About that missing Telegraph story

CensorshipThis is a very late post. Sadly, it is still relevant.

Click on this link and you will see the following, unless something changes (and I would be shocked if that happened):

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We are unable to locate any more files relating to this subject

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You get the idea. I have had this URL in my “GetReligion guilt” computer file for a month because it once led to a very timely and disturbing Telegraph article by Alasdair Palmer that ran with this headline: “The day is coming when British Muslims form a state within a state.” It described post-cartoon crisis research done by Dr. Patrick Sookhdeo, who was studying the reaction of Islamic leaders in Great Britain. He is the director of the Institute for the Study of Islam and Christianity. The Muslim leaders believe they won the day, to which Sookhdeo said:

“It’s confirmation of what they believe to be a familiar pattern: if spokesmen for British Muslims threaten what they call ‘adverse consequences’ — violence to the rest of us — then the British Government will cave in. I think it is a very dangerous precedent.”

Dr Sookhdeo adds that he believes that “in a decade, you will see parts of English cities which are controlled by Muslim clerics and which follow, not the common law, but aspects of Muslim sharia law. It is already starting to happen — and unless the Government changes the way it treats the so-called leaders of the Islamic community, it will continue.”

These are some strong words on one side of a very hot issue and, sadly, it is no longer possible to read them at the Telegraph website. They were — hat tip to Andrew Sullivan and others — pulled due to pressures, either legal or cultural.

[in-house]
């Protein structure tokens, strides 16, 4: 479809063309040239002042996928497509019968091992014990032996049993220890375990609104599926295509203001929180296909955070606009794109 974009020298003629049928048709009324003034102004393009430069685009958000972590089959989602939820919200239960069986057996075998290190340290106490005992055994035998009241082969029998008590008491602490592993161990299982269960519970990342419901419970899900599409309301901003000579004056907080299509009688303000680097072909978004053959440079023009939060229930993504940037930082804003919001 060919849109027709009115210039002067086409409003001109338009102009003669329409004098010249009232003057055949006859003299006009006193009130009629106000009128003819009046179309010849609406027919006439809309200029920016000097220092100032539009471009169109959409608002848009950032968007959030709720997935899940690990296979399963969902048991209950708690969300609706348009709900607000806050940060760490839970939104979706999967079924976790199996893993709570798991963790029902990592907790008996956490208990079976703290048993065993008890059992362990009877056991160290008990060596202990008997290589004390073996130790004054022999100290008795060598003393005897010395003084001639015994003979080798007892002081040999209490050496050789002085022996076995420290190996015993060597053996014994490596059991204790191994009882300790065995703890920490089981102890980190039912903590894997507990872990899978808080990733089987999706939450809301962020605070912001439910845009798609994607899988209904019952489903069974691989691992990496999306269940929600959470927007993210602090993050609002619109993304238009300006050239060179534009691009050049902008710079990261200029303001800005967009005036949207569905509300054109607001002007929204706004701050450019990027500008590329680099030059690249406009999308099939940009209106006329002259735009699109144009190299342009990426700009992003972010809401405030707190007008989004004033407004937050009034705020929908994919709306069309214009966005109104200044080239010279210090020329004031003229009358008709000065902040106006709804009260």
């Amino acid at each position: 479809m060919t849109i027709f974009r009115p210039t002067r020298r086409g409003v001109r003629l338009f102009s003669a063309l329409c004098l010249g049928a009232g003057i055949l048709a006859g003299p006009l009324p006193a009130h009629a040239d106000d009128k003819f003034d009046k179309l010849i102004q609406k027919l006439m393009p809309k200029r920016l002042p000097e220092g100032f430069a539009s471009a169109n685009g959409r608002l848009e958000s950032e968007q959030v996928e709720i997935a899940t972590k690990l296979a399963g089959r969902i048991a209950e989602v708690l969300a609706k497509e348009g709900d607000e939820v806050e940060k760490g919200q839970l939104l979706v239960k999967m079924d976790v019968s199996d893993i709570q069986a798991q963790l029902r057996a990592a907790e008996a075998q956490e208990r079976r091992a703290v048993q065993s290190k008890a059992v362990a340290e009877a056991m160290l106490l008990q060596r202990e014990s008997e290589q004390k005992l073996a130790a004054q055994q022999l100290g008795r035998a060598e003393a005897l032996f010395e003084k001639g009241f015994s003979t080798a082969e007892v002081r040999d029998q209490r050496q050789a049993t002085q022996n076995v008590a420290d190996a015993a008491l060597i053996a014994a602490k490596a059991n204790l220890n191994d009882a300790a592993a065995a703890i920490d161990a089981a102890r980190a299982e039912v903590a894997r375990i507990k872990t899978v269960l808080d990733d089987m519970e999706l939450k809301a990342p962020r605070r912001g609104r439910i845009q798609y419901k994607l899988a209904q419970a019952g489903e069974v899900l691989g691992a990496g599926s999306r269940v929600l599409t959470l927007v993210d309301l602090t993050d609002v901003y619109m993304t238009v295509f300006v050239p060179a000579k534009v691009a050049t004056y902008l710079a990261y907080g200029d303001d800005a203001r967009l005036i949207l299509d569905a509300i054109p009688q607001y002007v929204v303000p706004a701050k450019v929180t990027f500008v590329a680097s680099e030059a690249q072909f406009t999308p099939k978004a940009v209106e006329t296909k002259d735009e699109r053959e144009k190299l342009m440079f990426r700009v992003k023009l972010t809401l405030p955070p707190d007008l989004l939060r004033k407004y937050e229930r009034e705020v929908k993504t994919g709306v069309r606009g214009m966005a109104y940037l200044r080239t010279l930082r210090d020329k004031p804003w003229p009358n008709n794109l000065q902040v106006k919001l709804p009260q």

However, you can read the full article on exit zero.

There are a number of issues here, in a confusing swarm. What are the facts? Are Islamic community structures in England beginning to clash with British structures? Why was the article pulled? Was the government involved in any way? One or more major Islamic groups? What happened here?

In light of other news events, it is also important to note the following paragraph in this banished story:

For someone with such strong and uncompromising views, Dr Sookhdeo is a surprisingly gentle and easy-going man. He speaks with authority on Islam, as it was his first faith: he was brought up as a Muslim in Guyana, the only English colony in South America, and attended a madrassa there. … Dr Sookhdeo’s family emigrated to England when he was 10. In his early twenties, when he was at university, he converted to Christianity.

Yes, it is a controversial thing when members of one faith convert to another and then, offering a mix of their old training and their new commitments, comment on religious matters in the public square. But does this automatically mean their views are out of bounds? Do MSM reporters, let’s say, avoid the views of former Southern Baptists when they write about conservative Christianity? Do they avoid former Roman Catholic priests when they write about issues in the modern American Catholic church?

I do not think so. These sources are valid, as part of a wider debate with a diversity of voices and viewpoints.

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About tmatt

Terry Mattingly directs the Washington Journalism Center at the Council for Christian Colleges and Universities. He writes a weekly column for the Universal Syndicate.